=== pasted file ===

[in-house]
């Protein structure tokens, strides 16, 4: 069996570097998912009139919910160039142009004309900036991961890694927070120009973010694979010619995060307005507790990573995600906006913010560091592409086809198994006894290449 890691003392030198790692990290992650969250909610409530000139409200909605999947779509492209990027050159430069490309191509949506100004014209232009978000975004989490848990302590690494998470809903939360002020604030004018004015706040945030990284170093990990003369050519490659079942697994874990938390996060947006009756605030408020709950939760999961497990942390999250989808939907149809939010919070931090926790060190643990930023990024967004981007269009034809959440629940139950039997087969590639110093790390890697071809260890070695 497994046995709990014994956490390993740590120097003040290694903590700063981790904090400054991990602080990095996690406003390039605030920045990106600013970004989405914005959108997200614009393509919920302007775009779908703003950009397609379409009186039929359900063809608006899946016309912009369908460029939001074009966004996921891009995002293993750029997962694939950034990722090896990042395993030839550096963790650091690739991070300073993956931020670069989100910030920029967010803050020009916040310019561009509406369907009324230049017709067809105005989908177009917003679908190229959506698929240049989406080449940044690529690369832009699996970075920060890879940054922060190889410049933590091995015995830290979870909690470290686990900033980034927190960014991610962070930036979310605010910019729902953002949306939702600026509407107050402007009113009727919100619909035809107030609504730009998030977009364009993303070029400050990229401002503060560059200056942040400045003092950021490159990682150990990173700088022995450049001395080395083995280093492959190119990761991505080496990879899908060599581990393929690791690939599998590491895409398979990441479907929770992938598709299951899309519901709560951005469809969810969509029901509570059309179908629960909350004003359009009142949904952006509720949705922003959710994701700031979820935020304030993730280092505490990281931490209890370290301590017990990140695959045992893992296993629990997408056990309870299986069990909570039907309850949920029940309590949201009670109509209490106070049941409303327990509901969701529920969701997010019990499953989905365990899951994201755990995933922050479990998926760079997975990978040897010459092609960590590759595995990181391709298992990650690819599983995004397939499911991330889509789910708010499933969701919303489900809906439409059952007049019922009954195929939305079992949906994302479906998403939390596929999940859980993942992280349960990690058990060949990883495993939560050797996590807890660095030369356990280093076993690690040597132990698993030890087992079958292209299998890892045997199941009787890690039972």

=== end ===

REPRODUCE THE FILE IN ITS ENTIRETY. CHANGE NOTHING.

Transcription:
[in-house]
């Protein structure tokens, strides 16, 4: 069996570097998912009139919910160039142009004309900036991961890694927070120009973010694979010619995060307005507790990573995600906006913010560091592409086809198994006894290449 890691003392030198790692990290992650969250909610409530000139409200909605999947779509492209990027050159430069490309191509949506100004014209232009978000975004989490848990302590690494998470809903939360002020604030004018004015706040945030990284170093990990003369050519490659079942697994874990938390996060947006009756605030408020709950939760999961497990942390999250989808939907149809939010919070931090926790060190643990930023990024967004981007269009034809959440629940139950039997087969590639110093790390890697071809260890070695 497994046995709990014994956490390993740590120097003040290694903590700063981790904090400054991990602080990095996690406003390039605030920045990106600013970004989405914005959108997200614009393509919920302007775009779908703003950009397609379409009186039929359900063809608006899946016309912009369908460029939001074009966004996921891009995002293993750029997962694939950034990722090896990042395993030839550096963790650091690739991070300073993956931020670069989100910030920029967010803050020009916040310019561009509406369907009324230049017709067809105005989908177009917003679908190229959506698929240049989406080449940044690529690369832009699996970075920060890879940054922060190889410049933590091995015995830290979870909690470290686990900033980034927190960014991610962070930036979310605010910019729902953002949306939702600026509407107050402007009113009727919100619909035809107030609504730009998030977009364009993303070029400050990229401002503060560059200056942040400045003092950021490159990682150990990173700088022995450049001395080395083995280093492959190119990761991505080496990879899908060599581990393929690791690939599998590491895409398979990441479907929770992938598709299951899309519901709560951005469809969810969509029901509570059309179908629960909350004003359009009142949904952006509720949705922003959710994701700031979820935020304030993730280092505490990281931490209890370290301590017990990140695959045992893992296993629990997408056990309870299986069990909570039907309850949920029940309590949201009670109509209490106070049941409303327990509901969701529920969701997010019990499953989905365990899951994201755990995933922050479990998926760079997975990978040897010459092609960590590759595995990181391709298992990650690819599983995004397939499911991330889509789910708010499933969701919303489900809906439409059952007049019922009954195929939305079992949906994302479906998403939390596929999940859980993942992280349960990690058990060949990883495993939560050797996590807890660095030369356990280093076993690690040597132990698993030890087992079958292209299998890892045997199941009787890690039972």